Costa Rica Essay

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Costa Rica, a country of Central America, covers an area of 19,730 square miles. The capital is San José. Extending from northwest to southeast, Costa Rica is bounded on the north by Nicaragua, along its 185-mile northeastern coastline by the Caribbean Sea, on the southeast by Panama, and along its 630-mile southwestern coastline by the Pacific Ocean.

Costa Rica has a narrow Pacific coastal region that rises abruptly into central highlands. The highlands, forming the rugged backbone of the country, descend much more gradually toward the generally wider Caribbean (Atlantic) Plain. The Pacific coast is generally lowland in character, and, like the Caribbean coast, it is lined with white sandy beaches. The country has made use of its
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The annual growth rate for Costa Rica is 2.4%. Currently it takes about 36 years for the population to double. If this trend continues, by the year 2036 there will be approximately 7,346,000 people living in Costa Rica. That means that there will be a population density of about 350 persons per square mile.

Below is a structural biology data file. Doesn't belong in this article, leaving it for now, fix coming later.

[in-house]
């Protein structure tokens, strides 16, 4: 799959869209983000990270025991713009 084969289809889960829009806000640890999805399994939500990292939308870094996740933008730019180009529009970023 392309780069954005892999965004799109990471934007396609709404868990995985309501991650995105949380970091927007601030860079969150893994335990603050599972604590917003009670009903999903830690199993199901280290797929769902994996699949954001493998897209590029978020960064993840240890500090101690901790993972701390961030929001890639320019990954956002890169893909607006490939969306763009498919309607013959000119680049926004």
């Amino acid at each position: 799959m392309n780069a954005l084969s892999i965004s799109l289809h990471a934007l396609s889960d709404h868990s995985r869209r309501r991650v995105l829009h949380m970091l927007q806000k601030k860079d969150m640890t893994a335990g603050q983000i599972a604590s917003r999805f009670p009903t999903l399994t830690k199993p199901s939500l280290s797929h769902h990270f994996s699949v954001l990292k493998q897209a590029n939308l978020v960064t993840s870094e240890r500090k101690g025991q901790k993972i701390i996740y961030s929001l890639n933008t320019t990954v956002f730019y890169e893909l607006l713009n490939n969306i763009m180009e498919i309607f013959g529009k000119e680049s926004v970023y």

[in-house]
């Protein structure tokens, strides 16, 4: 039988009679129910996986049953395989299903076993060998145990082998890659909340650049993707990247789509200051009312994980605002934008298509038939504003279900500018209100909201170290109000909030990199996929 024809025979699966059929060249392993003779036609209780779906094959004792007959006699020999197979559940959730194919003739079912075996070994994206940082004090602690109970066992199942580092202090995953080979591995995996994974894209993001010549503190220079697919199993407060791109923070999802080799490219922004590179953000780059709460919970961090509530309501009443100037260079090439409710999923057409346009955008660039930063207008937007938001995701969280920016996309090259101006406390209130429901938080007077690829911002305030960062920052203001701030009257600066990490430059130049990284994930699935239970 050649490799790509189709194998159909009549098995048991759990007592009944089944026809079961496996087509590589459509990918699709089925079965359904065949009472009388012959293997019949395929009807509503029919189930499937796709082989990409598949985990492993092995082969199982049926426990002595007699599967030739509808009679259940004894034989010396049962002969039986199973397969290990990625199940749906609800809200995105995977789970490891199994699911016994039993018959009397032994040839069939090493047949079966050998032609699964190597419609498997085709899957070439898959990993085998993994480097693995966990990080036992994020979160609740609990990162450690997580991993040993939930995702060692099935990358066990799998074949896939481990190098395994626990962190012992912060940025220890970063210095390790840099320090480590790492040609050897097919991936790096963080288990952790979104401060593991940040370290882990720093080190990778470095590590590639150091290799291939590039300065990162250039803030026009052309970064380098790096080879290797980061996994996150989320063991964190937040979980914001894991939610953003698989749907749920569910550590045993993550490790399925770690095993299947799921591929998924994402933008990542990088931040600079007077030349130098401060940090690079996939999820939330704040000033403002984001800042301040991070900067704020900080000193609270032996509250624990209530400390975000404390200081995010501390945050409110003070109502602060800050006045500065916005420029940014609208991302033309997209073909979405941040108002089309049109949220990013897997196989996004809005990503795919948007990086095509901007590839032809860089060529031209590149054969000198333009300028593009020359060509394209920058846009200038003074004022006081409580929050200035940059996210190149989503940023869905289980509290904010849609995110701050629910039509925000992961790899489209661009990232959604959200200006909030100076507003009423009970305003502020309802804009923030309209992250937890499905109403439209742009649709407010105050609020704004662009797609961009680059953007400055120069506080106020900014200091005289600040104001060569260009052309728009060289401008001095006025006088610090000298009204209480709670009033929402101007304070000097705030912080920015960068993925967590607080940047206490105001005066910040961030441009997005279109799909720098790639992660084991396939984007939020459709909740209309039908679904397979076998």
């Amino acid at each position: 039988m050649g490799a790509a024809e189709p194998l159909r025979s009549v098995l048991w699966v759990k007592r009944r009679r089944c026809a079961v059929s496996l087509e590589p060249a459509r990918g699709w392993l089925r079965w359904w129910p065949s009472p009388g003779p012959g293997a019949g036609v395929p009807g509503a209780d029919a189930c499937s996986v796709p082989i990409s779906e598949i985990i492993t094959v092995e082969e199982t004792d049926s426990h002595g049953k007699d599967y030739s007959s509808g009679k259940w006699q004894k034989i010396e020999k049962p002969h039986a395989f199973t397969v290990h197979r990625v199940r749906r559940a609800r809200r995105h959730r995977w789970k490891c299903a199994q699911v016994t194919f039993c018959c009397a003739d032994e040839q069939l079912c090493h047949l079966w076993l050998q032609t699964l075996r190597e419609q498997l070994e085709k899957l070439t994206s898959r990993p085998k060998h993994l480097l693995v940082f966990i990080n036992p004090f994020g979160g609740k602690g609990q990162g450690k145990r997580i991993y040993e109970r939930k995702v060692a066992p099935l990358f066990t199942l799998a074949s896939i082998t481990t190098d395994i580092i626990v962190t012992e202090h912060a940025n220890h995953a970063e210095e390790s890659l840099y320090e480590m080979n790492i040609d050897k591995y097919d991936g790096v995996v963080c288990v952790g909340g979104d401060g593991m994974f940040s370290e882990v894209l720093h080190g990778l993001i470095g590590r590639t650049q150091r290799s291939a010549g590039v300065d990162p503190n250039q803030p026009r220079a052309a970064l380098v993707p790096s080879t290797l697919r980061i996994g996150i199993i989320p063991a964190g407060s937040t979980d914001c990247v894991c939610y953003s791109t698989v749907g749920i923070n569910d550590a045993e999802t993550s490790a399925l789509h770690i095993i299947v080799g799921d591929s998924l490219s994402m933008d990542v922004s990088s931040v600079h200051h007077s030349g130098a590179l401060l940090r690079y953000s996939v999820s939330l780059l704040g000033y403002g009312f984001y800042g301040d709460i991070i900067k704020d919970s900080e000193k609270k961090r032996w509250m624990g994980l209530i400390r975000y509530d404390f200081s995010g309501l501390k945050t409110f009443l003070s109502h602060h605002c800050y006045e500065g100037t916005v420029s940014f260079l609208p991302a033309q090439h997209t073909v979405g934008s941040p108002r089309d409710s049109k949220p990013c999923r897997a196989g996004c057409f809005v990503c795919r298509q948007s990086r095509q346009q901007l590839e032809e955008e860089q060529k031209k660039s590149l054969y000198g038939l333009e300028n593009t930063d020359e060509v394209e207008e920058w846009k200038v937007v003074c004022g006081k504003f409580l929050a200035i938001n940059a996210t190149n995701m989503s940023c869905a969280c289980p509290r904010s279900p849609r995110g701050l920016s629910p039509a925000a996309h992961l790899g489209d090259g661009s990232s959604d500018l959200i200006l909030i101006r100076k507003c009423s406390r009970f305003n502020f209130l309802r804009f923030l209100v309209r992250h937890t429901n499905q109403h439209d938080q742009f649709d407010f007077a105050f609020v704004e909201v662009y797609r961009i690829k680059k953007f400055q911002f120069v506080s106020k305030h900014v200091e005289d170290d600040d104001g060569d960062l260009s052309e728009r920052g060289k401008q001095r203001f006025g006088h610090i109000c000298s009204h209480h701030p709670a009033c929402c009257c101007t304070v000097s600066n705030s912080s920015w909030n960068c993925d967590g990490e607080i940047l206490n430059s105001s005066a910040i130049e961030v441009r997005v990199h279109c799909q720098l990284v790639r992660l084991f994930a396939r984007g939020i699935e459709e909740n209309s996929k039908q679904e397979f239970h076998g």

Approximately one-third of Costa Rica’s population is under the age of 15. This means that in about 10 years, when the country’s young people start having children, will be even more over populated. Because of their overpopulation problem, Costa Rican’s will continue to be in poverty.

Costa Rica is a democratic republic. Its constitution, adopted in 1949, establishes independent legislative, executive, and judicial branches. There is a unicameral Legislative Assembly of 57 members who are elected to four-year terms by universal adult suffrage. The assembly can pass laws over presidential veto. Executive power rests with a popularly elected president, who chooses the cabinet, and two elected vice presidents. The president serves a four-year term and may not succeed himself. The judicial system is headed by the Supreme Court of Justice, which has the power to rule on the constitutionality of legislation. The Supreme Electoral Tribunal, an independent body elected by the Supreme Court, oversees Costa Rican elections.

Primary education is free and compulsory for all Costa Rican children. It is estimated that about 90

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